Lot’s of talk around the edublogosphere about equity in education, and what poor, language learners need to succeed. First, Scott McLeod points to an article out of Portland, Oregon to ask “To script or not to script?”.
The discussion continued at The Elementary Educator with Poor Minority Kids Need Scripted Teaching; Everyone Else Deserves Something Better
At the same time, Doug Noon has been talking about what and how we should be teaching students. Here is an example: Teaching the Controversy This issue becomes bigger when Tim Holt brought up the issue of diversity (or lack of) among edubloggers, which I wrote about here: Social Equity and the Edublogosphere Here is my two-cents on the issue of how we should teach poor and minority students. It’s based on what I’ve learned both from reading books, reading the blogs of others who teach these students (like Doug), and my own experiences in the classroom.
First, I do think their are differences in what ELLs need in the classroom. I’ll point to this comment from Nancy Bosch to start things out. Nancy talks about the fewer repetitions that gifted students need to “get it”. That’s compared to “normal” students. ELLs need even more repetition. They also need to have you help them make connections with what they know, and what you are trying to teach them.
Now, before anyone comes to the conclusion that I think they are “slower” or “stupider” let me now share another personal experience. I have a son with language issues such that he has recently been diagnosed with autism. He has many of the same issues my students. Many of the techniques I use with them (visual clues, making connections, etc.) work well with him. He is not stupid, my students are not stupid. They are just in a different place.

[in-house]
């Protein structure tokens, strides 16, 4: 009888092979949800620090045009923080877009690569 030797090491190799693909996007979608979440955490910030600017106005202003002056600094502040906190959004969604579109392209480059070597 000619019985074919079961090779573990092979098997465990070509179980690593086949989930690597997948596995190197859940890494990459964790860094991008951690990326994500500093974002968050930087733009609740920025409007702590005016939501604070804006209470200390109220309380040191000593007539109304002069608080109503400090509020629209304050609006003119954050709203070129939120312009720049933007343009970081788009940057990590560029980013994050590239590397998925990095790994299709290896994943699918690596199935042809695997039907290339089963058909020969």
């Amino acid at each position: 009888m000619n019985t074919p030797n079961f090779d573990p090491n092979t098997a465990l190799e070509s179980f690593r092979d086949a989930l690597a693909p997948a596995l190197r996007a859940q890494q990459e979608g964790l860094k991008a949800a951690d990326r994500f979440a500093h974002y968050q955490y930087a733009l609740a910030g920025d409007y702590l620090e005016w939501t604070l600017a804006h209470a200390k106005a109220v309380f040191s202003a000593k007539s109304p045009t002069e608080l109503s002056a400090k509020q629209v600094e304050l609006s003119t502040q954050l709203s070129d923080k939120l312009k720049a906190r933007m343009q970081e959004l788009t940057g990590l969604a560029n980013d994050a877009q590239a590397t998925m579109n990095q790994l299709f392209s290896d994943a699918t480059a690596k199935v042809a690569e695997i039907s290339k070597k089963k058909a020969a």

Sometimes I see lesson plans, or ideas for projects that might be considered “constructivist” and they are really great, but lack the scaffolding, and structuring that I think is necessary for my students, so I add that. Based on this I think that you can do hands-on, inquiry-based activities with these students, but you need to really put a lot of time and consideration on your Into or Set up to make them successful.
I want my students to learn something, so I have no problem with having objectives and learning goals (which are clearly stated–if not executed in scripted text). Now, how does this relate to scripted reading programs? I teach with a scripted program, and while there are parts that are convenient, and enjoyable, the whole idea is not just degrading, but ridiculous. To borrow from a wag, if scripted instruction programs are the answer, it must have been a very peculiar question being asked. In the particular program I use (Open Court), the scaffolding is poor, and the kids don’t seem to get much from it. As a result, teachers have to supplement with there own materials/methods.
I think this is because ultimately, you can’t always script this sort of teaching. Going back to a link from Doug Noon, good teachers are constantly “reading” their class, and adjusting their instruction. A script can’t tell you that. I think the teacher featured in the story that started all this gives a good example of how to make the learning accessible, engaging, and meaningful. I can only hope to do as well.
A recent piece on NPR from a testing “tutor” had some insights that are worth considering (among other things that weren’t so pleasant to contemplate). The points worth mentioning, there are no silver bullets to school improvement, just many small changes that will make a difference, and reforming schools is difficult because they have to keep teaching, we can’t stop and start over from scratch.
Your thoughts, as always, are welcome.